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Question: Does one fulfill the mitzvah of lighting Chanukah candles with an electric menorah? Can one recite the blessings before lighting it?

A. Gordon

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Answer: My uncle, HaRav Sholom Klass, maintained that when there is no other choice, we can use electric lights (Responsa of Modern Judaism, vol. I, p. 199). This ruling is in accord with those of Rabbi Chaim Ozer Grodzinski and Rabbi Meir Blumenfeld.

Rabbi David Hayyim Chelouche, chief rabbi of Netanya, discusses fulfilling mitzvos with electric lights in great detail in his Hemda Genuza. We will give an overview of his comments. Rabbi Chelouche notes that a mishnah (Berachot 51b) teaches: “A blessing is not said over the [Havdalah] light until it has been utilized.” The Gemara (53b) explains that a person need not literally use it. As long as the light can be serviceable if he stands near it, he can say a blessing over it.

The Gemara points out, however, that if the light was in the folds of his garment or emanates from a lantern, or if he can see a flame but not use its light, or can use its light but not see a flame, he should not recite the blessing. The Gemara says it is understandable how one can use a light without seeing a flame; perhaps the light is hidden in a corner. But how can one see a light but not make use of it? The Gemara answers that a flickering flame can be seen but not used.

The Jerusalem Talmud (Berachot 8:6) adds an interesting case to those mentioned above: “If one sees the flame in an aspaklaria (a looking glass).” Evidently, then, seeing a light reflected in glass is not considered the same as seeing it directly.

Rabbi Chelouche discusses whether there is an essential difference between a lantern and a looking glass. Is “a looking glass” a glass that has a coating on its back and thus reflects light, like a mirror? Or is it an uncoated glass pane positioned in front of a dark wall or other object so that light shining on it is reflected, but not as brightly as light shining in a mirror?

In this connection, Rabbi Chelouche cites the opinion of Rabbi Benzion Chai Uziel, a former chief rabbi of Israel, who states that if one exclude a lantern from those lights a person can make a berachah on, one has to also exclude light seen through eyeglasses.

Rabbi Ovadia Yosef, another former chief rabbi of Israel, disagrees with Rabbi Uziel’s reasoning. He argues that light in a lantern is like “a light within the fold of his garment.” One doesn’t see the light directly. But looking at light through eyeglasses is the normal manner in which a person with glasses looks at things. Therefore, he is considered to be looking at the light directly even though technically he is looking at it through glass.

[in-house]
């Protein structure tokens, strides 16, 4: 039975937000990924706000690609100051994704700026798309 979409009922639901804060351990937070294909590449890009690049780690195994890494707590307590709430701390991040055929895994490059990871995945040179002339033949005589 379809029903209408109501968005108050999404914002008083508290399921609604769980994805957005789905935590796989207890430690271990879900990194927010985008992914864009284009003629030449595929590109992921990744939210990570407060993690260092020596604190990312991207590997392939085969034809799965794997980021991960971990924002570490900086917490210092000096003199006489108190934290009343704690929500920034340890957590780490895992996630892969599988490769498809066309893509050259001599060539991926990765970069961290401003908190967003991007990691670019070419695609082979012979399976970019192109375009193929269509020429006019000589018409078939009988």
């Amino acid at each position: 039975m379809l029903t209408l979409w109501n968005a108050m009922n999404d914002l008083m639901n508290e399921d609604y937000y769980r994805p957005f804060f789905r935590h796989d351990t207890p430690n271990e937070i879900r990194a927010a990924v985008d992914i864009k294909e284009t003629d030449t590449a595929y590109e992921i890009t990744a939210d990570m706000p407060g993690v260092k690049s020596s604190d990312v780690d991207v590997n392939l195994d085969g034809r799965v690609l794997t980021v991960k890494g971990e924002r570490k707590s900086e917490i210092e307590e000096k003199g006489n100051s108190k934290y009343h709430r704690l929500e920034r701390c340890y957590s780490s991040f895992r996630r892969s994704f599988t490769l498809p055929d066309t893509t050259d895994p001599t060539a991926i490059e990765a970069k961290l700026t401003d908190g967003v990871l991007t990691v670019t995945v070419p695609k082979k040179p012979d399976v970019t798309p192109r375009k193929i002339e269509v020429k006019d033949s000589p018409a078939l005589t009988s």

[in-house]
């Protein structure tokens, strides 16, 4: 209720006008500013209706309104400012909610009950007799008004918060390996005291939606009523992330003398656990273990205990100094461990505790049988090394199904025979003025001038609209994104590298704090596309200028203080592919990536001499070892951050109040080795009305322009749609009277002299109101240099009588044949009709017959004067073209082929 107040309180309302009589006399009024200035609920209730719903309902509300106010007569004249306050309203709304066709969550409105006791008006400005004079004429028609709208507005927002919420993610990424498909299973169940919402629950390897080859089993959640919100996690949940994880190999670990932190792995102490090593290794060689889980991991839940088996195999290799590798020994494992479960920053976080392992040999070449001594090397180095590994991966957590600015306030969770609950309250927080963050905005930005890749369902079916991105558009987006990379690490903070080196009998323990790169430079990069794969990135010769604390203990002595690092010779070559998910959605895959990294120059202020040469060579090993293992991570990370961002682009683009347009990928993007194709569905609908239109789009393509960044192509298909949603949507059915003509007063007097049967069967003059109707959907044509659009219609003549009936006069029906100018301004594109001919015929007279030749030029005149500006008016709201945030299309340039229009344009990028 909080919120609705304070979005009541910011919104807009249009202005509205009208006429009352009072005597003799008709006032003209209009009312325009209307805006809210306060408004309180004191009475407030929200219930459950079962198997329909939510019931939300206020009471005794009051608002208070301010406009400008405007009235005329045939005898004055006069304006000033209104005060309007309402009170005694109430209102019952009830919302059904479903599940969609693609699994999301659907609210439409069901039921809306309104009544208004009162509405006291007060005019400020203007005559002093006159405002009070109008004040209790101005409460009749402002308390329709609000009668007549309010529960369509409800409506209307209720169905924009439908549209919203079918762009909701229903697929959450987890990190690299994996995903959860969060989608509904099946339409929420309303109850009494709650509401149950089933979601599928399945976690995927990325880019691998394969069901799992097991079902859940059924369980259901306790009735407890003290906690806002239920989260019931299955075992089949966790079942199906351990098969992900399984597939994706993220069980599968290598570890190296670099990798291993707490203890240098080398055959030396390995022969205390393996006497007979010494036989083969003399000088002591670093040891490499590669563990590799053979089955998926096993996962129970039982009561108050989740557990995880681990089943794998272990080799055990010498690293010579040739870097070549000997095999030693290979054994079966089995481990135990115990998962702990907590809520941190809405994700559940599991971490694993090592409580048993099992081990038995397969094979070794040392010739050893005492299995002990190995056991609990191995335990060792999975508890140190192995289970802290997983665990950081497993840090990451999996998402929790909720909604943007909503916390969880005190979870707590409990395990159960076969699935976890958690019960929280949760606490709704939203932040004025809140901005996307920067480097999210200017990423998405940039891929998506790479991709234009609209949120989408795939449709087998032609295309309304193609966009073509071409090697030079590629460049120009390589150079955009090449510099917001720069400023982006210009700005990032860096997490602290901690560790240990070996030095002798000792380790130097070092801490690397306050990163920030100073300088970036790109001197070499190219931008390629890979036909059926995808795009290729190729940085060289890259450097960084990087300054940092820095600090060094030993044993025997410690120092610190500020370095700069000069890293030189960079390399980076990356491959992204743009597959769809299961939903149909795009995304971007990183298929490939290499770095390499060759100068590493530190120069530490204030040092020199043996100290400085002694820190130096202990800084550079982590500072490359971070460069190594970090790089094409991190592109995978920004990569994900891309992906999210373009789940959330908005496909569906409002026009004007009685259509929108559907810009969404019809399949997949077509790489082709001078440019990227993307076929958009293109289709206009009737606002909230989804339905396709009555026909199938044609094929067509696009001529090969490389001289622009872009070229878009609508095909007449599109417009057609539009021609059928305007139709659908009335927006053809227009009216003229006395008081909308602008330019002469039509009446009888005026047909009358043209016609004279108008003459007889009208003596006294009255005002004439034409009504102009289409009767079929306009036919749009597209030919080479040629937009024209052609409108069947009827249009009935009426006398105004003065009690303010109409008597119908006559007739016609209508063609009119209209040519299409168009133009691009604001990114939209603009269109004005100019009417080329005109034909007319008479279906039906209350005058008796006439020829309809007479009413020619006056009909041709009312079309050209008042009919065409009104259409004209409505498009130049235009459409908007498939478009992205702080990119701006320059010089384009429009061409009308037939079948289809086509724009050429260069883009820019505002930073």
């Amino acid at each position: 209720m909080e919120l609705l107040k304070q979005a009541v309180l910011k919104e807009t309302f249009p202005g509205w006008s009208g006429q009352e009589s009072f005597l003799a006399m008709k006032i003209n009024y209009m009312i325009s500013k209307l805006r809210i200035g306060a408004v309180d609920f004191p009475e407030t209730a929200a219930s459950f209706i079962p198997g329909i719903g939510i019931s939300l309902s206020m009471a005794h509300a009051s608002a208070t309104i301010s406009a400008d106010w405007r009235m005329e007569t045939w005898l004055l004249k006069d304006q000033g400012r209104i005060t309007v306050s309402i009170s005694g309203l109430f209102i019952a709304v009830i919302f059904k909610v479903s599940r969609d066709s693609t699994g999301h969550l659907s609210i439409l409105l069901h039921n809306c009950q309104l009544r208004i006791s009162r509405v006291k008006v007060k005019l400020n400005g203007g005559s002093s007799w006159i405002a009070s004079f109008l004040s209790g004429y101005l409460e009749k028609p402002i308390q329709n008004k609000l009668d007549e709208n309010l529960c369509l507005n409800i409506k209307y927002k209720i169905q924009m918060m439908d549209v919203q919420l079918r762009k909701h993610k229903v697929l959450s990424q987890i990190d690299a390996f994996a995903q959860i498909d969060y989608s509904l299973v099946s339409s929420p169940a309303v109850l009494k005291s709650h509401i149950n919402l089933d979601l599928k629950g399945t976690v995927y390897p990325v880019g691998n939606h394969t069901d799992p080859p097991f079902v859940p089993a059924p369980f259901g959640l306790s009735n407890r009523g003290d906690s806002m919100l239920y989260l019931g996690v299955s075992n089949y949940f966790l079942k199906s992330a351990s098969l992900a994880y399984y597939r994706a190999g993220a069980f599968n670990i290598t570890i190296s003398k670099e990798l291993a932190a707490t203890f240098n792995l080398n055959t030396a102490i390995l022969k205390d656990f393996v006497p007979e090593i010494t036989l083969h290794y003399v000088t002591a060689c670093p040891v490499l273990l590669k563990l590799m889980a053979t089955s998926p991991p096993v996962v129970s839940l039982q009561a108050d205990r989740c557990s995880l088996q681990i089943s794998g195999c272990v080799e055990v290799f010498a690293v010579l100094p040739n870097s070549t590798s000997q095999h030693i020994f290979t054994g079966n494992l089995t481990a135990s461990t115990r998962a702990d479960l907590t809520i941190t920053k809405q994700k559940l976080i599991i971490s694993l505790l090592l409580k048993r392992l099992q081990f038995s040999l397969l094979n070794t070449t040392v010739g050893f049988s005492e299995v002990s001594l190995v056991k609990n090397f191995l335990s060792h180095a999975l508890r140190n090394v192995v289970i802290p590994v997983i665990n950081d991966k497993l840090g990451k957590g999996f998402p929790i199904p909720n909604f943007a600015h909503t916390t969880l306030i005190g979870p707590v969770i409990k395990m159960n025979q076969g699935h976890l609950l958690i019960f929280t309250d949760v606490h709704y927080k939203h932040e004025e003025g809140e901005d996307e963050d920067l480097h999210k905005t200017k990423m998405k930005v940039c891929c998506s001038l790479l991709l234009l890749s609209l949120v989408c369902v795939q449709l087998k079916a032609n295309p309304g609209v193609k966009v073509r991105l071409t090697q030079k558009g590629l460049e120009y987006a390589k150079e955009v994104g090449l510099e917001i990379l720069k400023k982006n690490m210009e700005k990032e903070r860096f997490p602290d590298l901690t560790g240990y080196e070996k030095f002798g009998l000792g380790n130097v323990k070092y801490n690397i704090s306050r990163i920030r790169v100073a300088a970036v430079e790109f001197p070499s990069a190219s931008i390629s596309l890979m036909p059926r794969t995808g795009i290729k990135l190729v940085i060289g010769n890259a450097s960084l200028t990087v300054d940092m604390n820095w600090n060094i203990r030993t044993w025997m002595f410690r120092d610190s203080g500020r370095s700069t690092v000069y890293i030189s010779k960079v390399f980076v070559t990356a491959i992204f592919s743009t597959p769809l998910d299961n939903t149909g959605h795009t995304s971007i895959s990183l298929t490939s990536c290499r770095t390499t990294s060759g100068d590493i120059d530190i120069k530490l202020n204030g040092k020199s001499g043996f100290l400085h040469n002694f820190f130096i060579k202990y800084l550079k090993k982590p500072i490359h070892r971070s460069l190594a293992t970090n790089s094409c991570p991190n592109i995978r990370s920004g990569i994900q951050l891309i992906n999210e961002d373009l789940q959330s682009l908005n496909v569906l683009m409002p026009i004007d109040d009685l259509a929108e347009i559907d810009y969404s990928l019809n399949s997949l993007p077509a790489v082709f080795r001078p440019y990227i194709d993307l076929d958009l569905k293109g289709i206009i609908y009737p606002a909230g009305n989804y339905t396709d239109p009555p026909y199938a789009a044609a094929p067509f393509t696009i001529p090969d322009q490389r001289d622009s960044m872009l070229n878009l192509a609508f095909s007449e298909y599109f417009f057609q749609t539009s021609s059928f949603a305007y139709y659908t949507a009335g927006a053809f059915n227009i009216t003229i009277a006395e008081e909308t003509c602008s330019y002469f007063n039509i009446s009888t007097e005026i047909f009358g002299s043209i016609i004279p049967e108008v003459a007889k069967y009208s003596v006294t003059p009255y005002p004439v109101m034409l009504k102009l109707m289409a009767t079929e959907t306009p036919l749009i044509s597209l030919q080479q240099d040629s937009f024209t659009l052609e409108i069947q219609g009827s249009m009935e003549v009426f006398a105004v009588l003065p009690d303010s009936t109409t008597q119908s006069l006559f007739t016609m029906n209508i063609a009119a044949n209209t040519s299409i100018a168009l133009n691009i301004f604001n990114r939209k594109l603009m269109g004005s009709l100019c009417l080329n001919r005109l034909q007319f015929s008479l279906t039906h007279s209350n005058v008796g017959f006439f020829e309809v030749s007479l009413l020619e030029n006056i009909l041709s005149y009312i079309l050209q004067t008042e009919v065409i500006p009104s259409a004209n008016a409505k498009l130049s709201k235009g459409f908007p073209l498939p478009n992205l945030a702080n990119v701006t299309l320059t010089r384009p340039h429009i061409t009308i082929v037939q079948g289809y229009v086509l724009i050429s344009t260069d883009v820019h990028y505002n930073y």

Rabbi Chelouche notes that the majority of halachic authorities, including the Rashba (whose decisions serve as a guide to Klal Yisrael), agree that a flame in a glass lantern may be used for Havdalah. The Meiri, Rashi, and Rabbi Yaakov Emden (see Siddur Beit Yaakov) rule accordingly.

In conclusion, Rabbi Chelouche points out that an electric light bulb, which is a light in a glass, is considered a flame, and lighting it is like a flame it from an existing flame – one of the halachically required characteristics of a valid flame. He also compares the filament inside a bulb to the wick of a candle, questioning whether the filament is a lit flame or the subject of intense heat that glows and emits light.

The light produced by the filament of an electric light bulb is a single light. We rule, though, in accordance with Beit Hillel (Berachot 51b) that a Havdalah flame must consist of more than one light (which is why we say “borei me’orei ha’esh,” not “shebara me’or ha’esh” as per Beit Shammai). Thus, the blessing in Havdalah cannot be recited over an electric light bulb.

What about using electric lights as Sabbath candles? If there are extenuating circumstances, electric bulbs would be permitted. The purpose of Sabbath lights is to enhance shalom bayit, domestic tranquility, and electric light accomplishes this task just as well as older types of illumination. Rabbi Chelouche states that one is even permitted to recite the proper blessing when using electric bulbs as Sabbath candles.